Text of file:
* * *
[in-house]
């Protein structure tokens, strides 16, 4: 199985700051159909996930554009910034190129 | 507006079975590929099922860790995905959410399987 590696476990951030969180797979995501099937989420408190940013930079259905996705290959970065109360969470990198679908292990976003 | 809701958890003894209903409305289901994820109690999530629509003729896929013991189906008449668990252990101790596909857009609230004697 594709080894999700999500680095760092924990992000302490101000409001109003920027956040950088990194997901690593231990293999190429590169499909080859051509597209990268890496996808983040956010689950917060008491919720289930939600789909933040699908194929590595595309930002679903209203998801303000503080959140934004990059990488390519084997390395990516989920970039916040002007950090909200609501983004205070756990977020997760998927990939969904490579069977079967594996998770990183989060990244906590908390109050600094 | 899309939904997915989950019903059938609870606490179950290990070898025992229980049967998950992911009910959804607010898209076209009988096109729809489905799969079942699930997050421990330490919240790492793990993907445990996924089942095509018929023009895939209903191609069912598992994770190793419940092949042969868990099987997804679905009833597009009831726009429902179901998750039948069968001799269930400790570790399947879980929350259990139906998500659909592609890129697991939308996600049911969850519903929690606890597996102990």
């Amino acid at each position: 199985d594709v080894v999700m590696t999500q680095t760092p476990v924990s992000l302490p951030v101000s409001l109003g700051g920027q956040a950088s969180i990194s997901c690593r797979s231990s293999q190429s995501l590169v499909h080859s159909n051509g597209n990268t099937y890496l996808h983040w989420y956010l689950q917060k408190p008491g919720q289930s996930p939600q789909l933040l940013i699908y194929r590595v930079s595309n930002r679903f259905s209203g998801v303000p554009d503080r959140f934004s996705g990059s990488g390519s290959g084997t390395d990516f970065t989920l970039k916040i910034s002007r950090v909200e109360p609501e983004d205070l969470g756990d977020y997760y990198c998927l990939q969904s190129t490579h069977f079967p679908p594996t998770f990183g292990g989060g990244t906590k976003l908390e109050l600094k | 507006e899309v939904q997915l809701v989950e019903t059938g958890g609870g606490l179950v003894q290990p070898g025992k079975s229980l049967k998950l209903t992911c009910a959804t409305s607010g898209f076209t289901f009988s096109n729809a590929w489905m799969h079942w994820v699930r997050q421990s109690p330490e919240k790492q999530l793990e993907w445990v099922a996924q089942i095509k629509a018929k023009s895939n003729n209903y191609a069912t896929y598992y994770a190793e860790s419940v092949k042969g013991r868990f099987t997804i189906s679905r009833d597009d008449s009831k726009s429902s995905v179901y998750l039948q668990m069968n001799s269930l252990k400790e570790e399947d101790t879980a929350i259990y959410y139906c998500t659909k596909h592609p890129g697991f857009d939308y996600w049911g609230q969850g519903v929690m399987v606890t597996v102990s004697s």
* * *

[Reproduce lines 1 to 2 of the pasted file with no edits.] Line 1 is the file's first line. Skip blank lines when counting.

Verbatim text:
[in-house]
């Protein structure tokens, strides 16, 4: 199985700051159909996930554009910034190129 | 507006079975590929099922860790995905959410399987 590696476990951030969180797979995501099937989420408190940013930079259905996705290959970065109360969470990198679908292990976003 | 809701958890003894209903409305289901994820109690999530629509003729896929013991189906008449668990252990101790596909857009609230004697 594709080894999700999500680095760092924990992000302490101000409001109003920027956040950088990194997901690593231990293999190429590169499909080859051509597209990268890496996808983040956010689950917060008491919720289930939600789909933040699908194929590595595309930002679903209203998801303000503080959140934004990059990488390519084997390395990516989920970039916040002007950090909200609501983004205070756990977020997760998927990939969904490579069977079967594996998770990183989060990244906590908390109050600094 | 899309939904997915989950019903059938609870606490179950290990070898025992229980049967998950992911009910959804607010898209076209009988096109729809489905799969079942699930997050421990330490919240790492793990993907445990996924089942095509018929023009895939209903191609069912598992994770190793419940092949042969868990099987997804679905009833597009009831726009429902179901998750039948069968001799269930400790570790399947879980929350259990139906998500659909592609890129697991939308996600049911969850519903929690606890597996102990």